- The Washington Times - Friday, December 5, 2008


U.S. official holds talks on nukes

SINGAPORE | Top U.S. nuclear diplomat Christopher Hill said he had substantive talks with his North Korean counterpart Thursday, but wants to ensure that broader six-party talks next week zero in on the specifics of a deal.

North Korean nuclear envoy Kim Kye-gwan and Mr. Hill met in Singapore for the warm-up talks focused on how to verify the North’s earlier declaration of its nuclear activities.

“We have reviewed the major issues that we have all been working on - that is disablement, the fuel oil [issue] and the issue of verification of their declaration,” Mr. Hill told reporters. “We had a substantive discussion of all the issues that we expect to come up during the six-party talks next week.”

The two-day meeting in Singapore is expected to set the tone for six-party talks in Beijing next week, which will be one of the Bush administration’s last chances to score progress on the dispute before President-elect Barack Obama takes office.


Prime minister picks security adviser

CANBERRA | Prime Minister Kevin Rudd appointed Australia’s first U.S.-style national security adviser Thursday as part of a major revamp of counterterrorism and national safety strategies.

But Mr. Rudd dropped previously announced plans to create a department of homeland security, saying that dragging several existing branches of government into one larger one would just add to red tape.

He appointed Duncan Lewis, a former commando and Vietnam War veteran who speaks Indonesian and commanded Australian peacekeeping troops in East Timor, as his first national security adviser.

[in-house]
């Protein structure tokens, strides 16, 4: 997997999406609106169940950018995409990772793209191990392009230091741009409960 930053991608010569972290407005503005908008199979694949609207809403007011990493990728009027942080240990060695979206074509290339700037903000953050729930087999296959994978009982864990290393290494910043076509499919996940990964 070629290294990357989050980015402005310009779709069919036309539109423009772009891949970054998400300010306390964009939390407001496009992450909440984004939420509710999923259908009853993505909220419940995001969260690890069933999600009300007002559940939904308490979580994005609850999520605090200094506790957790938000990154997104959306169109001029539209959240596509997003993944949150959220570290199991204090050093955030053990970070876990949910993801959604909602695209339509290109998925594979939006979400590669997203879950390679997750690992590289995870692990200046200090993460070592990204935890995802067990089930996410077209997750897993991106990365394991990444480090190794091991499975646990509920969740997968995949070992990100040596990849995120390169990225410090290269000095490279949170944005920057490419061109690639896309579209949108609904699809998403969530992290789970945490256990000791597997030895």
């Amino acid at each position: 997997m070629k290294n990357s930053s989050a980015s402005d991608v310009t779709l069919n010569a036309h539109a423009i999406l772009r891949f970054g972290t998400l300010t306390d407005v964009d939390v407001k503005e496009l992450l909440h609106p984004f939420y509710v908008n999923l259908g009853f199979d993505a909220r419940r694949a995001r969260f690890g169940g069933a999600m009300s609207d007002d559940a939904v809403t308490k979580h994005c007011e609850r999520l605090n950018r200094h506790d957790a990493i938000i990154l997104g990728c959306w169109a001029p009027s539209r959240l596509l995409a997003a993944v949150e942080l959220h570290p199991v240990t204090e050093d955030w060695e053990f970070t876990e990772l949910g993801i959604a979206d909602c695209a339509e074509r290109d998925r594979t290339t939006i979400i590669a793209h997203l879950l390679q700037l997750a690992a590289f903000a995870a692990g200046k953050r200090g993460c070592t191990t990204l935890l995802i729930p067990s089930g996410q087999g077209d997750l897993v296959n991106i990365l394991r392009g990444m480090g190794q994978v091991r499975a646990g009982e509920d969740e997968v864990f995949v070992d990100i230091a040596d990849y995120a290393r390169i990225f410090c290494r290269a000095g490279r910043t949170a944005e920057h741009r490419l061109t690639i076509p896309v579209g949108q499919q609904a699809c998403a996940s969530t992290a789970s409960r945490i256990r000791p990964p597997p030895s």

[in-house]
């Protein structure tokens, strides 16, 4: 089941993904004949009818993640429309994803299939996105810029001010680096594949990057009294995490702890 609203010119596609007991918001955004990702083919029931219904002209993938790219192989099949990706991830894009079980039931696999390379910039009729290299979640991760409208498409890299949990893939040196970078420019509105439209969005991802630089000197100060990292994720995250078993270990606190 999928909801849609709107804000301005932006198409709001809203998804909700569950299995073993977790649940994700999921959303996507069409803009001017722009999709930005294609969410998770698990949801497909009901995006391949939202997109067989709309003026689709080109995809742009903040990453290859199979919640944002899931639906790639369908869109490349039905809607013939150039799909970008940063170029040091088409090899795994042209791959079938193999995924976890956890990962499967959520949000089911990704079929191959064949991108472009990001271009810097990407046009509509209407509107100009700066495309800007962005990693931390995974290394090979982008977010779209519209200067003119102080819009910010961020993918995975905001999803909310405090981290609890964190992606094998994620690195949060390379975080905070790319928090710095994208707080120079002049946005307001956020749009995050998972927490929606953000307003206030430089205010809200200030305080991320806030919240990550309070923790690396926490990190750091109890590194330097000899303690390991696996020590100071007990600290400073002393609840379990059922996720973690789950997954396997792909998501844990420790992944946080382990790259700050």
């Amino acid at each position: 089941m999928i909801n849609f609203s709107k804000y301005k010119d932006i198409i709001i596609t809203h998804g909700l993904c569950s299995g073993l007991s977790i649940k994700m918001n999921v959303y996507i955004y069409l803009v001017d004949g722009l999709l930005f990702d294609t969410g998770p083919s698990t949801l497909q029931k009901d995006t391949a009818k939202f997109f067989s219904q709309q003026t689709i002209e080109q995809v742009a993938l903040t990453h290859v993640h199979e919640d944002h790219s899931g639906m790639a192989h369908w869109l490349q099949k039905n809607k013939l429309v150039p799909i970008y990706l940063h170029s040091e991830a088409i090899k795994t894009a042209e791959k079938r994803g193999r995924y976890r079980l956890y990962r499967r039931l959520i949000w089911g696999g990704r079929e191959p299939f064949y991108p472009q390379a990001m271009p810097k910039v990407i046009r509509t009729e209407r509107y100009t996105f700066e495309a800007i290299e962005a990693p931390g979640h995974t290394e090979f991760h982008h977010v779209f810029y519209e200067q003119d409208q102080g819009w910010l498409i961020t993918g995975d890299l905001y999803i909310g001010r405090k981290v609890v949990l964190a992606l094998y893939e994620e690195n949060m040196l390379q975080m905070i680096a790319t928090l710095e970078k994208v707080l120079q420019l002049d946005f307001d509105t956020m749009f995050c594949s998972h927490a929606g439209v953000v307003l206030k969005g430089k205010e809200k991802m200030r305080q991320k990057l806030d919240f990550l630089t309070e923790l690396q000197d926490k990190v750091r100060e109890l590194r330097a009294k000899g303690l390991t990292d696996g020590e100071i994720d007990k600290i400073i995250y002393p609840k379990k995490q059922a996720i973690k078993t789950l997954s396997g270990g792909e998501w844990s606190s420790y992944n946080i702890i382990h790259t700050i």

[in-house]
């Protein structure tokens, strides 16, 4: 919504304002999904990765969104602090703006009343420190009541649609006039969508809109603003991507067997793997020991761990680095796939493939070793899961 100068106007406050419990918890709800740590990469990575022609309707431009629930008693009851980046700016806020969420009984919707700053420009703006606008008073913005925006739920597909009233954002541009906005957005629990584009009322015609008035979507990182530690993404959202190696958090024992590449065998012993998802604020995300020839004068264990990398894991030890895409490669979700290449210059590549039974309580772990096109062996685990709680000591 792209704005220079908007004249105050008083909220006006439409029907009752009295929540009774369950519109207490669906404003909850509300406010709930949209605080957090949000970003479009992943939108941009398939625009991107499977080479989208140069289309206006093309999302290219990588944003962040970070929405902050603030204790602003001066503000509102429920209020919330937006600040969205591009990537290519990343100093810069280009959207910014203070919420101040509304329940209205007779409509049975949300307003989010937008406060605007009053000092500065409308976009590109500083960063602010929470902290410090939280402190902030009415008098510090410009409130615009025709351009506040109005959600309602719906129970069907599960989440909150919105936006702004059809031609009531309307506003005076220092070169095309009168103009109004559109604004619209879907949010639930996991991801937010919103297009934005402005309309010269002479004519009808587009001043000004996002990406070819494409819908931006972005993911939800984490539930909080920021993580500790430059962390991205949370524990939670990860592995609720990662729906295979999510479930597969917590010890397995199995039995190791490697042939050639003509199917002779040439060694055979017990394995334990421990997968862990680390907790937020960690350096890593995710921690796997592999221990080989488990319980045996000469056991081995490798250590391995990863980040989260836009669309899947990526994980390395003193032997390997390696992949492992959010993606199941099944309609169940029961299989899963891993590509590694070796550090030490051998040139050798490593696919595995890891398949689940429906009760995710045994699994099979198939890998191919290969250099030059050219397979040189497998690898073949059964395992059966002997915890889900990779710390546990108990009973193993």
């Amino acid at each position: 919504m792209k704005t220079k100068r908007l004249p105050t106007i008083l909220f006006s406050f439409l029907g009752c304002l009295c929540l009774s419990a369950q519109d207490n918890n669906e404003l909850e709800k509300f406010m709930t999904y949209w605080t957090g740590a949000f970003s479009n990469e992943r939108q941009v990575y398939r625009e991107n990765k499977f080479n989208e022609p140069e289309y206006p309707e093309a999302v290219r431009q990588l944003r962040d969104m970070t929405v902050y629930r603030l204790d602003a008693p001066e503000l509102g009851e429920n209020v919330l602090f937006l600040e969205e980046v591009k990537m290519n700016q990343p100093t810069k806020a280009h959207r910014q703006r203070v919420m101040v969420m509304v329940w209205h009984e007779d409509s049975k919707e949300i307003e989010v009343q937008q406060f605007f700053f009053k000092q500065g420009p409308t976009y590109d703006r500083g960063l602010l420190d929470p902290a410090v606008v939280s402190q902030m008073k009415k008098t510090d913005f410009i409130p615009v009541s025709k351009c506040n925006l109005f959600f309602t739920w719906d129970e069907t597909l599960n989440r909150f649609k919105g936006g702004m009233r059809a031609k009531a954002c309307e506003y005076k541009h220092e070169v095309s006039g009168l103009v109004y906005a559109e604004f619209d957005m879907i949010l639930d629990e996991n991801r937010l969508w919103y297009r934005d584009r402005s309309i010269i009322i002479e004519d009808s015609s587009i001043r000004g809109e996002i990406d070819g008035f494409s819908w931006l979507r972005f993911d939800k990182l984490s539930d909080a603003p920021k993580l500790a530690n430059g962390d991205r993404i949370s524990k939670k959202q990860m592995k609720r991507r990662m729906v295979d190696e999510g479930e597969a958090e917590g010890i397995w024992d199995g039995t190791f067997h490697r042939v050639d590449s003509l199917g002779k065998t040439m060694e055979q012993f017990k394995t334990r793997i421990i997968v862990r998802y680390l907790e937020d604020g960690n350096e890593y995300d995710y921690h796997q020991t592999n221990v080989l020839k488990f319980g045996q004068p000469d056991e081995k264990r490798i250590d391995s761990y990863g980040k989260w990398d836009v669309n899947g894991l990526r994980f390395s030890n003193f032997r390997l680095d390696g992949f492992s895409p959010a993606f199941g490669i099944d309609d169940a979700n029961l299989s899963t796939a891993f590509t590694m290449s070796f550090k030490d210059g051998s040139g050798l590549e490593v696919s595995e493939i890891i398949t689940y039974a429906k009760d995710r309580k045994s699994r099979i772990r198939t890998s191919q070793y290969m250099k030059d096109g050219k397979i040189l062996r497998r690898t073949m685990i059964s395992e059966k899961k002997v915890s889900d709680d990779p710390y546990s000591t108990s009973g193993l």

In his first national security statement to Parliament, Mr. Rudd said terrorism, global warming and the global financial crisis were among a broad range of threats to Australia and outlined the government’s general strategy for dealing with them. He said the government would release a major paper describing its counterterrorism policy next year.


Scientists to be sent into space

BEIJING | China’s military-backed space program will send scientists on future manned missions as its demand for technical expertise rises, state media reported Thursday.

Plans call for the program to begin setting up space laboratories after 2012, the official Xinhua News Agency reported.

China’s space program is staffed mainly by military officers. The six astronauts that have traveled aboard China’s three manned missions have all been air force pilots.

Three more manned missions are planned before 2012 to prepare for the rendezvous and docking tasks required for constructing a space station.

China staged its first manned mission in 2003, becoming only the third country after Russia and the United States to launch a person into space.


Manila sinking, experts say

MANILA | The Philippines capital and one of Asia’s most populous cities, Manila, is sinking and may go the way of Venice unless its people stop pumping groundwater for bathing and other needs, experts warned Thursday.

The phenomenon of subsidence, caused by the drying up of aquifers as a result of overextraction of water, threatens not only Manila but also nearby areas that have also seen rapid migration and development, said Fernando Siringan, a geologist from the Marine Science Institute at the University of the Philippines.

In an article posted on the Environment and Natural Resources Department Web site, he said the metropolis of 12 million people faced potential water and marine product shortages, flash floods, and even infrastructure damage.

From wire dispatches and staff reports

Sign up for Daily Newsletters

Manage Newsletters

Copyright © 2020 The Washington Times, LLC. Click here for reprint permission.

Please read our comment policy before commenting.


Click to Read More and View Comments

Click to Hide